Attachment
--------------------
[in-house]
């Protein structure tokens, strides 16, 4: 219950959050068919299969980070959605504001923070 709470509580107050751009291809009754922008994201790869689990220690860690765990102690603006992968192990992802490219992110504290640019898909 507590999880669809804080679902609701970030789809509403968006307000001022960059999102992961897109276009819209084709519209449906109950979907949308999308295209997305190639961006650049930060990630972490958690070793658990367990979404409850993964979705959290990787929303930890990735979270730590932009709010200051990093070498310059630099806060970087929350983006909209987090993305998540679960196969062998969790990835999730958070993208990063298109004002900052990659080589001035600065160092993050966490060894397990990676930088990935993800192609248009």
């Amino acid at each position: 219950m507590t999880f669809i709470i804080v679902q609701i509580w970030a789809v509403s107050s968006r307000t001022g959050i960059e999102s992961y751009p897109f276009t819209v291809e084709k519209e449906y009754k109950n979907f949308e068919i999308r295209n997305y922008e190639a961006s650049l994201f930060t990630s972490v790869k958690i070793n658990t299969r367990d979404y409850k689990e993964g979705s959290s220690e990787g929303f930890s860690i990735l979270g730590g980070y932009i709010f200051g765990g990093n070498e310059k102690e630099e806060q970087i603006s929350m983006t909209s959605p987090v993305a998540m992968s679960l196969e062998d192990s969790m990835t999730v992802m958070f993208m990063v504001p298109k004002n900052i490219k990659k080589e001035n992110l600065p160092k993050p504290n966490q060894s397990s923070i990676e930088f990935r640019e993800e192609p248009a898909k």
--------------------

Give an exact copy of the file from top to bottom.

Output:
[in-house]
């Protein structure tokens, strides 16, 4: 219950959050068919299969980070959605504001923070 709470509580107050751009291809009754922008994201790869689990220690860690765990102690603006992968192990992802490219992110504290640019898909 507590999880669809804080679902609701970030789809509403968006307000001022960059999102992961897109276009819209084709519209449906109950979907949308999308295209997305190639961006650049930060990630972490958690070793658990367990979404409850993964979705959290990787929303930890990735979270730590932009709010200051990093070498310059630099806060970087929350983006909209987090993305998540679960196969062998969790990835999730958070993208990063298109004002900052990659080589001035600065160092993050966490060894397990990676930088990935993800192609248009």
């Amino acid at each position: 219950m507590t999880f669809i709470i804080v679902q609701i509580w970030a789809v509403s107050s968006r307000t001022g959050i960059e999102s992961y751009p897109f276009t819209v291809e084709k519209e449906y009754k109950n979907f949308e068919i999308r295209n997305y922008e190639a961006s650049l994201f930060t990630s972490v790869k958690i070793n658990t299969r367990d979404y409850k689990e993964g979705s959290s220690e990787g929303f930890s860690i990735l979270g730590g980070y932009i709010f200051g765990g990093n070498e310059k102690e630099e806060q970087i603006s929350m983006t909209s959605p987090v993305a998540m992968s679960l196969e062998d192990s969790m990835t999730v992802m958070f993208m990063v504001p298109k004002n900052i490219k990659k080589e001035n992110l600065p160092k993050p504290n966490q060894s397990s923070i990676e930088f990935r640019e993800e192609p248009a898909k």